To be sure, it was a long run. For roughly 100 years athletes were role models, idols and poster boys – we loved them for their skills, yes, but it was more than that. We don’t venerate Robert Horry (seven NBA titles) the same way we do Michael Jordan (six NBA titles). There were plenty of great players, plenty of Hall of Famers in fact. But the Mythic Hero was something more. They created indelible moments that transcended or defined the sport. Babe Ruth “calling his shot.” Lance Armstrong giving Jan Ullrich “the Look.” Michael Jordan shrugging after hitting another 3-pointer in the Finals. These are the moments that elevate a mere athlete to the level of Mythic Hero.
But that Mythic Hero is defined by something more. They have an aura that is a combination of their on-field exploits and something else – their personality, or perhaps their good looks and more than occasionally, their “off-field” exploits factored in (see: Mickey Mantle, Joe DiMaggio, George Best, Joe Namath among others).
And as the times changed, so did the Mythic Hero. From the first half of the 20th century baseball and boxing produced the truly gargantuan sports personalities – with the occasional nod perhaps to horse racing or golf. Over the next 50 years football and basketball were in the ascendancy, giving us both players (Ray Nitschke, Wilt Chamberlain) and coaches (Vince Lombardi, Red Auerbach) of legend.
As social and cultural issues became more complex, the Mythic Hero became a reflection of the times. Mythic Heroes of the 70s, Reggie Jackson and Muhammad Ali, were divisive figures (as was announcer Howard Cosell), but their hold on American culture was undeniable. In the 80s, as corporations entered into the arena of sport at unprecedented levels – led by Nike – the Mythic Hero morphed from anti-hero to spokesperson. Ironically, while this led to the creation of several Mythic Heroes (and the perfectly mythic 1992 Olympic basketball Dream Team), it was also the canary in the coal mine. The end was coming.
But as the 20th century came to a close, giants still roamed the Earth. Jordan, Lance, Favre, Bonds, Gretzky, Tiger. Every sport seemingly had a Mythic Hero. Including NASCAR. And then, in February of 2001, Dale Earnhardt died on the racetrack in Daytona and with him the end of the Mythic Hero era rapidly began coming to a close. Soon after we’d learn that our baseball heroes – McGwire, Sosa, Bonds – were not who we thought they were. Lance would be dogged by drug allegations, Brett Favre’s last seasons were more famous for dong shots than playoff victories, and Tiger, well, you know the story there.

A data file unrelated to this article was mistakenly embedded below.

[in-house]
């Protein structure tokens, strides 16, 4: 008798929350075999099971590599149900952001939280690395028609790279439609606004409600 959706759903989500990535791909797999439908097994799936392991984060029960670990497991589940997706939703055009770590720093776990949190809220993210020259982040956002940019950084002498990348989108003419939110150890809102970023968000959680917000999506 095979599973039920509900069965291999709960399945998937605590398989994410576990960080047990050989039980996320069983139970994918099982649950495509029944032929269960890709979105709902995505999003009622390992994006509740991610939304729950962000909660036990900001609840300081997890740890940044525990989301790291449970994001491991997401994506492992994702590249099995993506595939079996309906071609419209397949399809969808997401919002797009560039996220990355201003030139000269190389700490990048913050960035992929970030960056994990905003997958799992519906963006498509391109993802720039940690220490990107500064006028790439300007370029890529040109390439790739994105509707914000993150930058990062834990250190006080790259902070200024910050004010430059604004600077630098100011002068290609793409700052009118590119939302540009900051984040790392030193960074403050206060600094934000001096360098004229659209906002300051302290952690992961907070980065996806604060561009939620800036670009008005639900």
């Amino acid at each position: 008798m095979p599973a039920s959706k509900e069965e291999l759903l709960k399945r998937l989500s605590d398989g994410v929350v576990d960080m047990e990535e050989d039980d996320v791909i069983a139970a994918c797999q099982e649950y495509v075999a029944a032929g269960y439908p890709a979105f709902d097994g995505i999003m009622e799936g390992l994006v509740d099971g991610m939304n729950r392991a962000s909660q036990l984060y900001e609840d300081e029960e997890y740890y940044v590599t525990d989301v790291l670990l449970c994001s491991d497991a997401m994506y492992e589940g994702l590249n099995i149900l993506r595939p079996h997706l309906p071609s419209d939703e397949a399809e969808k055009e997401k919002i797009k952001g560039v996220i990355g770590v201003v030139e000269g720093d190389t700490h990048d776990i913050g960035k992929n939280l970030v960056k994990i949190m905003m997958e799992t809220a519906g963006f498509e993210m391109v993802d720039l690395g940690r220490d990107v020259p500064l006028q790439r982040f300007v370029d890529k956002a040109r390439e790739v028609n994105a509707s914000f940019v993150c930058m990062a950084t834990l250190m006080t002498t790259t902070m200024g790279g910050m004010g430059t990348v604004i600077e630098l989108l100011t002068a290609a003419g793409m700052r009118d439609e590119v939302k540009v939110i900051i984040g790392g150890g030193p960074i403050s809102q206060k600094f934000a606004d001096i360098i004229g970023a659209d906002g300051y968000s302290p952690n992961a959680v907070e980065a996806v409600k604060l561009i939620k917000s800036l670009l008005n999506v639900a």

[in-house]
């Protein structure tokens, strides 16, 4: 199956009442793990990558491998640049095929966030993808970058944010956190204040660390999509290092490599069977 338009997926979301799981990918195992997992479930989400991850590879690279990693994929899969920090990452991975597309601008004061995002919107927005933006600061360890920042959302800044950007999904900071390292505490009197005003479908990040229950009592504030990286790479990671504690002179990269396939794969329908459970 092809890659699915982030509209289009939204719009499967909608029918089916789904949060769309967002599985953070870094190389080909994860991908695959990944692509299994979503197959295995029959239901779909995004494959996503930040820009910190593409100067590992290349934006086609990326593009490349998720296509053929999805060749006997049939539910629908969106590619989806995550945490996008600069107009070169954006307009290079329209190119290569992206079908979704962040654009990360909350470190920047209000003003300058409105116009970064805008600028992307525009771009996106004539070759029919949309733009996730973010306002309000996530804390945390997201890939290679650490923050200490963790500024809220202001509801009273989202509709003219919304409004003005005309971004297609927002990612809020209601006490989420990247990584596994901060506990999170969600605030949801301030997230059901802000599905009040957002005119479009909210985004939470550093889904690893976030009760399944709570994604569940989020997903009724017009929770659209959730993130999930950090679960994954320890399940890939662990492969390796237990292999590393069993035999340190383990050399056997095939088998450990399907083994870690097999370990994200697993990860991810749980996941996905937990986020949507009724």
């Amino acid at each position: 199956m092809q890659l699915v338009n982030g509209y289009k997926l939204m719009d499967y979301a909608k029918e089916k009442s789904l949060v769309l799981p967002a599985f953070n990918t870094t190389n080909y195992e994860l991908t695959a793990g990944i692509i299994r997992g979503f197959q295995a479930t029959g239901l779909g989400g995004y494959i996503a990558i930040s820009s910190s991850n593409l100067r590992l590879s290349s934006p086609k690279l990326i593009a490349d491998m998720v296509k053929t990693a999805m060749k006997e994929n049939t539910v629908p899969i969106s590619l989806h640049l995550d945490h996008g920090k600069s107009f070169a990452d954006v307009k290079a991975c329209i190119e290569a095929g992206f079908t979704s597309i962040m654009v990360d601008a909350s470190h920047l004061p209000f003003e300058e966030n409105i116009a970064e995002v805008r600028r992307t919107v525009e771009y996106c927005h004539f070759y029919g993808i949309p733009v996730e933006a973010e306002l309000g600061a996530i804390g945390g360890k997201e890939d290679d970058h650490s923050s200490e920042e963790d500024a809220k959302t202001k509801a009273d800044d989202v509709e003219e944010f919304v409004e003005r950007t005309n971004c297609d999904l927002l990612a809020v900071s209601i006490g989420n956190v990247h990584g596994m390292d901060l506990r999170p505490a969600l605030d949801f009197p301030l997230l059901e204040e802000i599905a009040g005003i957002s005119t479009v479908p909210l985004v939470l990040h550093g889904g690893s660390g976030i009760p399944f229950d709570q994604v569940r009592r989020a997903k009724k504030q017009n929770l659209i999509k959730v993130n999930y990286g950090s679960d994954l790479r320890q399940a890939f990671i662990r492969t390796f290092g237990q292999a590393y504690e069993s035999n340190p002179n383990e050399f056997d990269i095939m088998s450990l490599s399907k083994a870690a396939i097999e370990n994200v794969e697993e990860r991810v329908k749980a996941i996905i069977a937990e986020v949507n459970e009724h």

But certainly Mythic Heroes of the past were no saints. Mantle and Wilt were drinkers and womanizers respectively. Babe Ruth was both and George Best once famously said, “I spent a lot of money on booze, birds and fast cars. The rest I just squandered.”
It wasn’t the nature of the indiscretion, rather the manner that separated the Mythic Hero of the 20th century from the Tragic Hero of the 21st century.
Or perhaps it was outside forces – the media, both traditional and social. Where once a reporter might look the other way when a player was drunk or with a female companion other than their wife, today it is reported instantaneously. The result? Derek Jeter. A truly great player and a sure first ballot Hall of Famer. But our interest in Jeter is confined to what happens between the white lines of the field. Jeter has never allowed himself to become back page news or tabloid fodder. He is the perfect embodiment of the brand ambassador, which is probably good for Ford and the Yankees, but bad for the continuation of the Mythic Hero.
So as the Shaquille O’Neals, Pedro Martinezs and Deion Sanderses faded into the sunset over the last decade, they have been replaced by whom? Since the death of Earnhardt in 2001 what new athletes have emerged to take the mantle of Mythic Hero? The only one that comes to mind is LeBron James. But even he seems somehow less than those he is compared to. A barely discernable copy of Kobe, himself an imitation of Jordan. Perhaps this ESPN SportsCenter ad epitomizes and illustrates the current cultural truth better than anything else: